Peter Wicks with an alternative to Hanson’s Royal Commission into Islam.,9382
    An interesting Australian history through lollies.

  23. This burkini thing – this is going to be a longish rant, because I’ve had enough and I’m cranky.

    I really wish old men would stop telling women what they can and can’t wear.

    What’s wrong with wearing a burkini at the beach? Nigella Lawson wore one on Bondi beach a few years ago and no-one arrested her. She did cop a lot of criticism from the anti-Muslim lot, but her reason was simple. She was protecting her English rose complexion from the Australian sun. Plus, of course, she was getting herself a lot of media attention. Clever girl!

    Parents around the world dress little boys and girls in neck-to-knee or even neck-to-ankle lycra suits, often with long sleeves, plus sunhats, for the beach. Some even go to the extent of little lycra shoes (allegedly so their tiny feet will be protected from stray syringes in the sand) saying we are protecting them from future skin cancer. No-one ever suggests that these children are odd, or look like Muslims, or risk drowning by covering up in the sun. Their parents are praised for taking such elaborate care of their little darlings.

    When the same little kids become teenagers boys are still allowed to cover up and can wear knee-length shorts and T-shirts, but are mocked if they wear Speedos. But society decides girls should be wearing bikinis, no shoes and no hats. If they want to keep the neck-to-knee stuff society tells them they are odd, or must have leanings towards Islam. Why else would they want to cover up and deny dirty old men a chance to perve at their almost naked nubile bodies? Women are supposed to show skin, a lot of skin at the beach while men are not. Skin cancer? Who cares. Just slap on some more sunscreen, darling, you will be fine.

    But a Muslim woman decides to wear a burkini to the beach and all hell breaks loose. It’s just not allowed. Governments and councils make laws saying the woman, who as a child was possibly encouraged to cover up, must now expose her body whether she wants to or not, or face arrest and charges.

    Could someone explain to me why this –

    is considered appropriate beachwear for children, and is encouraged and praised while this –

    is considered inappropriate, is banned and women wearing it are arrested? Because I really can’t see any difference.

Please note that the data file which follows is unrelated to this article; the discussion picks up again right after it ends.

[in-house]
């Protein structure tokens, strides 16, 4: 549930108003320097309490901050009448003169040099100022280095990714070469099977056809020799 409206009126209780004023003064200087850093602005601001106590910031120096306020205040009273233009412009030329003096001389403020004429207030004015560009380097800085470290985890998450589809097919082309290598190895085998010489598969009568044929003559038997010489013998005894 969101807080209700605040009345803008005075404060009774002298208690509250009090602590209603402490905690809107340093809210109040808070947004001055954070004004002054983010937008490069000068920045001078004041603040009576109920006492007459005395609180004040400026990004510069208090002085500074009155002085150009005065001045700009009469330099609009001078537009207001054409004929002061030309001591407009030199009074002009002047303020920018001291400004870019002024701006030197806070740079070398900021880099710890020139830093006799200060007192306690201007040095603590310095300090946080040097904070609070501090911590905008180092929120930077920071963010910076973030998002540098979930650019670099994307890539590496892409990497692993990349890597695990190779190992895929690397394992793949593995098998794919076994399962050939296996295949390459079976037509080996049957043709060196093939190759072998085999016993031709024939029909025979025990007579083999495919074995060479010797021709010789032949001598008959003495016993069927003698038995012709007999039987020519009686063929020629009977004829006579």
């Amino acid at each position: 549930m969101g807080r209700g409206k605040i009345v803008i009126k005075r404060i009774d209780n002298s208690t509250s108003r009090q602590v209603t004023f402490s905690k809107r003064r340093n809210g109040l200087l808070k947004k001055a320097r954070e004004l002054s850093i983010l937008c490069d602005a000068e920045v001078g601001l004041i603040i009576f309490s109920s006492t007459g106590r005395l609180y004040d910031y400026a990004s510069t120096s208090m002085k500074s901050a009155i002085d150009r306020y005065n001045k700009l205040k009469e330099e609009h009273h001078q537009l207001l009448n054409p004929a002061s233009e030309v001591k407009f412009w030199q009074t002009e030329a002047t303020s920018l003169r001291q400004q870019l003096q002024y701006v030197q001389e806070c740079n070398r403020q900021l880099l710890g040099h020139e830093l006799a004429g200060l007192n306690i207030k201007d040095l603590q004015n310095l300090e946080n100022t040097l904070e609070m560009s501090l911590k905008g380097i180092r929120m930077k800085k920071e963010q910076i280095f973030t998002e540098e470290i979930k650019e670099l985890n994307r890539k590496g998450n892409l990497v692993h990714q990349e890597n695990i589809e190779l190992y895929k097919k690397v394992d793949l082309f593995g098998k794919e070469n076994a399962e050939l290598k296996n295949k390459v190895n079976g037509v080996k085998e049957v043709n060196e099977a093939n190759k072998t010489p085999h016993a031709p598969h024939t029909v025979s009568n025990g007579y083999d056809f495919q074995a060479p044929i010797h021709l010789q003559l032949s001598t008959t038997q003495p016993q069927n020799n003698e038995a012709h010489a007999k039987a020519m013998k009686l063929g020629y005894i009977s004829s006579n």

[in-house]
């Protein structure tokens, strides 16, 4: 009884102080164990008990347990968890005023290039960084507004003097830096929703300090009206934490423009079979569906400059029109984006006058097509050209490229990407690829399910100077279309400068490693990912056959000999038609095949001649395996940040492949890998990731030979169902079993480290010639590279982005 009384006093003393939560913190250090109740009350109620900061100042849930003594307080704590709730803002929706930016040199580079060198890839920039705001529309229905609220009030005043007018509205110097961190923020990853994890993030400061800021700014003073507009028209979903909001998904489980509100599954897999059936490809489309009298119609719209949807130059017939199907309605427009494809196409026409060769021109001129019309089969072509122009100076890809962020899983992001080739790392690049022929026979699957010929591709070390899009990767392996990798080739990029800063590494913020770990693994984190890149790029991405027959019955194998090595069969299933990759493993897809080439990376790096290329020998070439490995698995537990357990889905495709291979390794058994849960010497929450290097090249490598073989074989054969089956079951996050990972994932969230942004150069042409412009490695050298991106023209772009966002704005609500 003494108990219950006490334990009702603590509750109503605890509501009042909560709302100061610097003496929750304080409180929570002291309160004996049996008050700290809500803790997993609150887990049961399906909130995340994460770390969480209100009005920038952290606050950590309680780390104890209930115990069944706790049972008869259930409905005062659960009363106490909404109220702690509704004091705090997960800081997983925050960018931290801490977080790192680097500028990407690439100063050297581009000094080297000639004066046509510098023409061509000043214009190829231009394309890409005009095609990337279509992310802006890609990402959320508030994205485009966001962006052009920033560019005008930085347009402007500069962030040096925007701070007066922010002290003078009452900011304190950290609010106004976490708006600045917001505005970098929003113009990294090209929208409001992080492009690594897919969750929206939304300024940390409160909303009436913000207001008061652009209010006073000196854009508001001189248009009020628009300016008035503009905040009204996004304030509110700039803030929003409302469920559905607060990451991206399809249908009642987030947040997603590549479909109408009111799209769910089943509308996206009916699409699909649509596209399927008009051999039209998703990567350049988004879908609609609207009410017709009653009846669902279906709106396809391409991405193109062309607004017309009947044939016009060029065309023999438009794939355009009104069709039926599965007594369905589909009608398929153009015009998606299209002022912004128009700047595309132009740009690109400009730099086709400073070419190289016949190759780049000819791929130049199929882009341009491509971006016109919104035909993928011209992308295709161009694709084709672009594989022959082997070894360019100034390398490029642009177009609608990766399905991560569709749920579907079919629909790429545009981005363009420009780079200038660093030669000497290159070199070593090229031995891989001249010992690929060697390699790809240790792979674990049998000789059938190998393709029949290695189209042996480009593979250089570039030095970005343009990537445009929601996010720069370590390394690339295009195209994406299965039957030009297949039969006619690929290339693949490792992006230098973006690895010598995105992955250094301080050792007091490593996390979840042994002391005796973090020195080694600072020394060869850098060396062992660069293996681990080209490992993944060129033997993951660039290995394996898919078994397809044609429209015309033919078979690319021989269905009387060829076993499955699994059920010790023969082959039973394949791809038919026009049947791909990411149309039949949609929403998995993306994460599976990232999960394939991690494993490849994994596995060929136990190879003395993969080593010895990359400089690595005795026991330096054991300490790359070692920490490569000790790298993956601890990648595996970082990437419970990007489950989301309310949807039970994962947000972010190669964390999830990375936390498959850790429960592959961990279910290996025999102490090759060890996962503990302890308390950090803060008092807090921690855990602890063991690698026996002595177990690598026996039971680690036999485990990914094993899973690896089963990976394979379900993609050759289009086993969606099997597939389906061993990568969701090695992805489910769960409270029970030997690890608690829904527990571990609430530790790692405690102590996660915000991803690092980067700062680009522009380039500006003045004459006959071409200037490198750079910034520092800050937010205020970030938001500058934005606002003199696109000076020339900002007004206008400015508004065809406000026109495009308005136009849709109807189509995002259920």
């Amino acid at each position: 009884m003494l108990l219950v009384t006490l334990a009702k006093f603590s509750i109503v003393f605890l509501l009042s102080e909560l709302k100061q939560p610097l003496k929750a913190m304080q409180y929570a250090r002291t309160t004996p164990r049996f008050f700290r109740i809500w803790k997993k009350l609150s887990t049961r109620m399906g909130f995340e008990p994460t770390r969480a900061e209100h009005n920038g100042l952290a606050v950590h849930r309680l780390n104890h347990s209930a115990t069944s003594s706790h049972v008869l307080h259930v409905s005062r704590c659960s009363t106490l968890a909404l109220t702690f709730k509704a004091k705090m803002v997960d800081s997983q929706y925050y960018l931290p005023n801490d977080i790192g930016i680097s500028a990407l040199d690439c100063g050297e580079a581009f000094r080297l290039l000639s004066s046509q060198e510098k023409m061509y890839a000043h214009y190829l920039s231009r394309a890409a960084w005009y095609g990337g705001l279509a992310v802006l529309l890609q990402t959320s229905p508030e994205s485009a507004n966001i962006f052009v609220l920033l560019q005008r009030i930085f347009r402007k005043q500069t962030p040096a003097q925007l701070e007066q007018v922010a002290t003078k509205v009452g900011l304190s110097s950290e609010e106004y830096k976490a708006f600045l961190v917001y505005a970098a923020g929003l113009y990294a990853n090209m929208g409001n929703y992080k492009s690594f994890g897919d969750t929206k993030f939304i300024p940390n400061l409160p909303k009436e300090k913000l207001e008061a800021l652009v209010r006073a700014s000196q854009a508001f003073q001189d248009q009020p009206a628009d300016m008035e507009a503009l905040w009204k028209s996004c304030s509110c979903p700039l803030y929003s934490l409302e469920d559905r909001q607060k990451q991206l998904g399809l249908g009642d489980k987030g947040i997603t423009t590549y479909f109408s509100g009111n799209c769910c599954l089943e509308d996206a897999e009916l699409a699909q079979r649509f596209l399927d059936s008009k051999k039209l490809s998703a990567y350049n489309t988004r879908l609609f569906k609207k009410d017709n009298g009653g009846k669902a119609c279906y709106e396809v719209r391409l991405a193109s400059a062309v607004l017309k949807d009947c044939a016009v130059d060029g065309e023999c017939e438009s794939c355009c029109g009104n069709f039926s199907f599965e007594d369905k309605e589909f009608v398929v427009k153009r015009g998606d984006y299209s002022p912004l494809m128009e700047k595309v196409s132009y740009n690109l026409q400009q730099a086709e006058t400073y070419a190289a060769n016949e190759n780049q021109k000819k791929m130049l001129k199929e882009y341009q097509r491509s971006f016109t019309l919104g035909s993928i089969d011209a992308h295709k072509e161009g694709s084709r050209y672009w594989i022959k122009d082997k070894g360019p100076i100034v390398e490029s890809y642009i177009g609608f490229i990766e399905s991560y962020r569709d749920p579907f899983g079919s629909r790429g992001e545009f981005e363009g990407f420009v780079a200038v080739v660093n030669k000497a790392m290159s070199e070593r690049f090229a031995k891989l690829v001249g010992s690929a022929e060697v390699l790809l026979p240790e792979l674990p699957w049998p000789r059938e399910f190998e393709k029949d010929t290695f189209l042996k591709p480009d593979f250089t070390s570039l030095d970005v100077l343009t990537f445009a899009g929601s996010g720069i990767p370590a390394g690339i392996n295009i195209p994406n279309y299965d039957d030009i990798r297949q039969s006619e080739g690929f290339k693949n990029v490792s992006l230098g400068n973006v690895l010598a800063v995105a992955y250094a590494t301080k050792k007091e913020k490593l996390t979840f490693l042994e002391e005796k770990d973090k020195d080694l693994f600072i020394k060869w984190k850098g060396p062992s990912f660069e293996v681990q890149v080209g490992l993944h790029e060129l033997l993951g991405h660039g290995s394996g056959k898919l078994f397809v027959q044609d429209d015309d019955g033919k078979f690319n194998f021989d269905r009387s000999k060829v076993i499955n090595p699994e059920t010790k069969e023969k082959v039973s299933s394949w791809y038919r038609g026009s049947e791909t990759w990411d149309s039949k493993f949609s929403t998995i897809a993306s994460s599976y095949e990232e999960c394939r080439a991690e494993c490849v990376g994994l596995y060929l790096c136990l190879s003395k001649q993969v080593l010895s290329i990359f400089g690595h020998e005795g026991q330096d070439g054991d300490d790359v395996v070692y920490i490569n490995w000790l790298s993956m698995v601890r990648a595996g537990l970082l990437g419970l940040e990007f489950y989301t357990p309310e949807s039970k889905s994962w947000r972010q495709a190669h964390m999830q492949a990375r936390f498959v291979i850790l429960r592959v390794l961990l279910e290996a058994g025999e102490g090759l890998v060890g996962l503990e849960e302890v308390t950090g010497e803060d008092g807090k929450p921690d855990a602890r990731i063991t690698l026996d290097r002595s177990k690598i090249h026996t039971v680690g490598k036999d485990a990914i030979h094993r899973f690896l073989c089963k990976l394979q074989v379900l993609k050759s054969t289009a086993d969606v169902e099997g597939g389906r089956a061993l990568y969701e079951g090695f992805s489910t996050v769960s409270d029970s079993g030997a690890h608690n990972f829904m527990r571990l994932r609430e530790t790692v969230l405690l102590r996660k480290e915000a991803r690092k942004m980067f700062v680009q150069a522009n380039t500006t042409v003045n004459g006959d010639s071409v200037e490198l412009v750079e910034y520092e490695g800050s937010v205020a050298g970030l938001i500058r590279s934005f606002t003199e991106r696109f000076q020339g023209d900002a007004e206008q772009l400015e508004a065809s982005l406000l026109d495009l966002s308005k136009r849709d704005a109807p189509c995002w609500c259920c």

Humans are strange. Shouldn’t we be demanding young women cover up on the beach? After all, when a young woman is attacked and raped during a night out we say it must be because she was wearing a short skirt, or a low-cut top, and in doing that she encouraged the attention of her attacker. If only women would dress more modestly, we sigh, then they would be safe. Men, it seems, are unable to control their primeval urges when confronted by too much bare female flesh, we must help the poor things to be more restrained.

    But a young woman does decide to dress modestly for the beach by wearing a burkini and what happens? The same society that tells her she needs to cover up so men will not be driven wild by her bare legs now tells her she is wearing far too much, covering up far too much skin. If she insists on covering up and dressing modestly she gets arrested, she is told her outfit is unhygenic, she is told it would hamper her rescue should she get into difficulties in the water. She must take it off and wear ‘proper’ swimwear if she wants to swim. What about that thing about avoiding rape by not dressing provocatively? It seems that does not apply to the beach, or the pool. Men, it seems, can control their urges when surrounded by throngs of almost naked female bodies, it’s only when they are faced with one female in a mini-skirt or a low-cut top they lose control. How ridiculous is that? What we really mean is ‘you look like a Muslim and we hate Muslims’.

    Just stop telling women what they can wear! It isn’t Muslim men forcing their women to cover up with hijabs, burqas and burkinis, it’s not a sign these women are oppressed by their menfolk. Quite the opposite. There is no instruction in the Quran requiring Muslim women to wear these things.

    The laws in some predominantly Muslim countries requiring women to cover up in public are made by misogynist old men. In Australia, and in France, and in other places where until now there have been no such laws Muslim women can choose what they wear in public, just like women choose flat shoes over stiletto heels, or choose longer skirts over shorter ones. It’s called freedom. I thought we were all for freedom. It seems not. We now have law-makers in France telling women they must not wear hijabs, or burqas, or birkinis simply because they want to teach their people to fear and hate anyone who is ‘other’. If right-wing nutters like Hanson have their way we will have such laws in Australia soon too.

    • It is just part of the anti-Islamic thing. I fully agree with Leone. I haven’t followed this chatter or whatever it is, but I’m very surprised that anyone other than the nutters is bothered. It actually looked quite good on the pic Leone ran. And nobody turned a hair when Cathy Freeman wore her full length outfit in the Sydney Olympics. Perhaps it helps if you’re a winner. They tried to make a fuss over her having an Aboriginal flag, while not recognising the hypocrisy in having a Boxing Kangaroo flag.